Arizona Diamondbacks: 10 Early Signs They Can Dominate the NL West
With a 9-8 start through the first two weeks of the MLB season, the Arizona Diamondbacks are fourth in the NL West, behind the first-place Dodgers, the Giants and the Rockies—only the perpetually cellar-dwelling San Diego Padres own a worse record with their 5-12 mark.
Nonetheless, early returns on the Diamondbacks' season indicate Arizona may still come back to flourish in 2012, even dominating the division by late September, as they did in 2011.
The following 10 factors are early signs Arizona can dominate the NL West in 2012.
Arizona Already Holds an Advantage over San Francisco Giants
In addition to their come-from-behind NL West-winning performance in 2011, the Diamondbacks continue to hold a distinct advantage over the San Francisco Giants, having won 11 and lost just two games to the Giants since June of 2011.
From better head-to-head pitching to better head-to-head offense, for whatever reason, when these two teams have come together over the past 10 months, Arizona has overwhelmingly emerged the victor.
The Giants and Snakes next play on May 11, 2012, at Chase Field.
Arizona Is Best In—and Against—West
The Diamondbacks are presently 6-3 against other NL West clubs, which places them second to just the Los Angeles Dodgers and that club's 6-1 intra-divisional record. Compare that to the Giants' 2-4 mark and Colorado's 5-4 edge, and the D-Backs show great signs of promise in the NL West.
In a sport where division play reigns supreme—the Diamondbacks' 43-29 record against NL West foes in 2011 was tied with San Francisco for tops in the division—this statistic could prove extremely valuable as the season progresses and the Diamondbacks get farther into divisional play.
Resist Being Swept
Mind you, it's awfully early, though Arizona has yet to experience its first instance of being swept.
After sweeping San Francisco to open the 2012 season, Arizona has recorded at least one win in each subsequent series—against San Diego, Colorado, Pittsburgh, Atlanta and Philadelphia—demonstrating that the club has a propensity of avoiding the underside of an opposing broom.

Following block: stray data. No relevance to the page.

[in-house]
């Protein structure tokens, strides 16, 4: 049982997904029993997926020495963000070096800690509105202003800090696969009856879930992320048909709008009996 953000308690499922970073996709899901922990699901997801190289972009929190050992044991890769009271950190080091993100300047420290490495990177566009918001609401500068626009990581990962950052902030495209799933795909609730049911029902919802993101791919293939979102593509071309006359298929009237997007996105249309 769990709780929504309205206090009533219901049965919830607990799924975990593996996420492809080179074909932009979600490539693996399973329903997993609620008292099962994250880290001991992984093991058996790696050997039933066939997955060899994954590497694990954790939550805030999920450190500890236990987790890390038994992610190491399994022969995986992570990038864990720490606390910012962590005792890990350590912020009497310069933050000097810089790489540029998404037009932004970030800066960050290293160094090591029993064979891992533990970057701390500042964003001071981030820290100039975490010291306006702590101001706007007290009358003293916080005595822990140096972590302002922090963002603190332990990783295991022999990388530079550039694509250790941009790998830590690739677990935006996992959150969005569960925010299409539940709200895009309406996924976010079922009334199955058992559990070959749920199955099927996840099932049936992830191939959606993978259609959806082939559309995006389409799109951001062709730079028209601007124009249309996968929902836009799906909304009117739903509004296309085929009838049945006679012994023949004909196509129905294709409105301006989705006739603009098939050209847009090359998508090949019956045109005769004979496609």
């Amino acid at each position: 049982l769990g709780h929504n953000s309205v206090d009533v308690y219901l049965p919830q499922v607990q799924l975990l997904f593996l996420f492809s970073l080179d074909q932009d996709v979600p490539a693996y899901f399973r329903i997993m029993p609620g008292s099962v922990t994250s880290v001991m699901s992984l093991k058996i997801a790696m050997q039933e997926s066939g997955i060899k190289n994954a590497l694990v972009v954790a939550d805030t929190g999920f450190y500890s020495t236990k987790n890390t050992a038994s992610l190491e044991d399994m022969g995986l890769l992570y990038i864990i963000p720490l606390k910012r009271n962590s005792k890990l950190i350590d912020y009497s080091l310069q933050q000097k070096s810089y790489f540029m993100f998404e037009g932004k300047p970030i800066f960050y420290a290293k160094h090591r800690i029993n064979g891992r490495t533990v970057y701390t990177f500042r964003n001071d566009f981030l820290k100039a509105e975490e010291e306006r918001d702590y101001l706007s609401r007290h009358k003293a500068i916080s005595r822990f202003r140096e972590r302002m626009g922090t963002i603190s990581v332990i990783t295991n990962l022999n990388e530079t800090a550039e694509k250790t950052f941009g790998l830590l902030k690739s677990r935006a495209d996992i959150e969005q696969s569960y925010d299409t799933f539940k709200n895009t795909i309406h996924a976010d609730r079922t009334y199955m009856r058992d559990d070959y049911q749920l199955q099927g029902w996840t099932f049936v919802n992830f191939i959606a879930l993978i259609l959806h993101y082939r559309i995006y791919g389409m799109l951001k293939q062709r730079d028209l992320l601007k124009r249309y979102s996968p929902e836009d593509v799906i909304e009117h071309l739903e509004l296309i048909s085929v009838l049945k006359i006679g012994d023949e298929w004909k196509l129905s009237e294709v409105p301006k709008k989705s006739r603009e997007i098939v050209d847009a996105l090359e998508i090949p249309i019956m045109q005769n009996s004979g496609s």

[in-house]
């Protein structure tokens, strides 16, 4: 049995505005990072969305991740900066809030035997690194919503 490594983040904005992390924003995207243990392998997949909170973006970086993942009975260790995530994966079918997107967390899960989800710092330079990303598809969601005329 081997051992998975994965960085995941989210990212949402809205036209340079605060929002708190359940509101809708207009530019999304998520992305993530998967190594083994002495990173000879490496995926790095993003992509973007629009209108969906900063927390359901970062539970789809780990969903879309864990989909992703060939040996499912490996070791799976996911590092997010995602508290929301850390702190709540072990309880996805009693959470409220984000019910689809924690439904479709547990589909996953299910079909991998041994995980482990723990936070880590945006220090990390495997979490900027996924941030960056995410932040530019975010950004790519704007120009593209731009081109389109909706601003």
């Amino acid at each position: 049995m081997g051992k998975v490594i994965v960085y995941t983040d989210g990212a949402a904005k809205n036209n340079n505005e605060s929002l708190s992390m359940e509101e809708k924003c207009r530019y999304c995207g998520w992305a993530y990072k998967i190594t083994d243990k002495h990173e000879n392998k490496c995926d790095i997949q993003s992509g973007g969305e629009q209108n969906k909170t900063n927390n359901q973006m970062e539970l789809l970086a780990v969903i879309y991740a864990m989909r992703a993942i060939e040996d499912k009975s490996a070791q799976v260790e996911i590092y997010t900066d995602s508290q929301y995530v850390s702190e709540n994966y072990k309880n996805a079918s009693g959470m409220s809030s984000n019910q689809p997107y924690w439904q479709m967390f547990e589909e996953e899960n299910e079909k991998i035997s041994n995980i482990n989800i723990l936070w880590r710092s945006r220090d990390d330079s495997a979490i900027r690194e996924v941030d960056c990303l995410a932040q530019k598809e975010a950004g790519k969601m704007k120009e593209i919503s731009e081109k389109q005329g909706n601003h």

Score Those Runs
Early on in this 2012 season, only two NL West teams have over 70 team RBI—the first-place Los Angeles Dodgers and the fourth-place Diamondbacks.
When it comes to team home runs, the Diamondbacks lead the division with 19 four-baggers to Los Angeles' 15 and Colorado's 14 homers.
The D-Backs also know how to play small ball.
Through their first 17 contests, Arizona has stolen an NL West-high 15 bases, outpacing the Dodgers' 12, on the legs of Los Angeles speed-demon Dee Gordon's nine swipes—then again, Los Angeles has been caught an MLB-high 11 times, whereas Arizona has only been caught six times.
Arizona is playing fundamental baseball, while beginning to prosper from its power. Give the club time and Arizona will make its push for first place.
Surprising Pitching Depth: Wade Miley
How about that Wade Miley?
Admittedly not manager Kirk Gibson's first choice on Monday, the emergency starter nonetheless shut out a formidable Philadelphia Phillies lineup for six full innings before turning the reigns over to Brad Ziegler and the bullpen crew.
Miley's current 2012 stat-line of a 1.84 ERA and two wins rivals that of 2011 Cy Young Award winner Clayton Kershaw (1.61 ERA, 1-0), and far outpaces many other teams' aces, such as San Francisco's Tim Lincecum, who has had a rough first 18.2 innings of 2012, putting up a 1-2 record with a 8.20 ERA.